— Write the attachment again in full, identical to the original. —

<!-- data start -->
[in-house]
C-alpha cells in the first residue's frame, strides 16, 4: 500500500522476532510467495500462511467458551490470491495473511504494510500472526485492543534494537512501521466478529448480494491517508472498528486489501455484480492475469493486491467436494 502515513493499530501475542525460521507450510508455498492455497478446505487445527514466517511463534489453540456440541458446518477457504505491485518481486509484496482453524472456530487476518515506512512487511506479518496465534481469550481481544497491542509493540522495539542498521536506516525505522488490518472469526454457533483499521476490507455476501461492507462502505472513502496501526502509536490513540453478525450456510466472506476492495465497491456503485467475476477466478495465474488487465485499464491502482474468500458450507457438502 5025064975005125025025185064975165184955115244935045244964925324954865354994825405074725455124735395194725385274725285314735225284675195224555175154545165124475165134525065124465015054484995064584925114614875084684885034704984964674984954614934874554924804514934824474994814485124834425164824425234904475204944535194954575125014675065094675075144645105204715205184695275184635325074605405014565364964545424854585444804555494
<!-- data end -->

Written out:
[in-house]
C-alpha cells in the first residue's frame, strides 16, 4: 500500500522476532510467495500462511467458551490470491495473511504494510500472526485492543534494537512501521466478529448480494491517508472498528486489501455484480492475469493486491467436494 502515513493499530501475542525460521507450510508455498492455497478446505487445527514466517511463534489453540456440541458446518477457504505491485518481486509484496482453524472456530487476518515506512512487511506479518496465534481469550481481544497491542509493540522495539542498521536506516525505522488490518472469526454457533483499521476490507455476501461492507462502505472513502496501526502509536490513540453478525450456510466472506476492495465497491456503485467475476477466478495465474488487465485499464491502482474468500458450507457438502 5025064975005125025025185064975165184955115244935045244964925324954865354994825405074725455124735395194725385274725285314735225284675195224555175154545165124475165134525065124465015054484995064584925114614875084684885034704984964674984954614934874554924804514934824474994814485124834425164824425234904475204944535194954575125014675065094675075144645105204715205184695275184635325074605405014565364964545424854585444804555494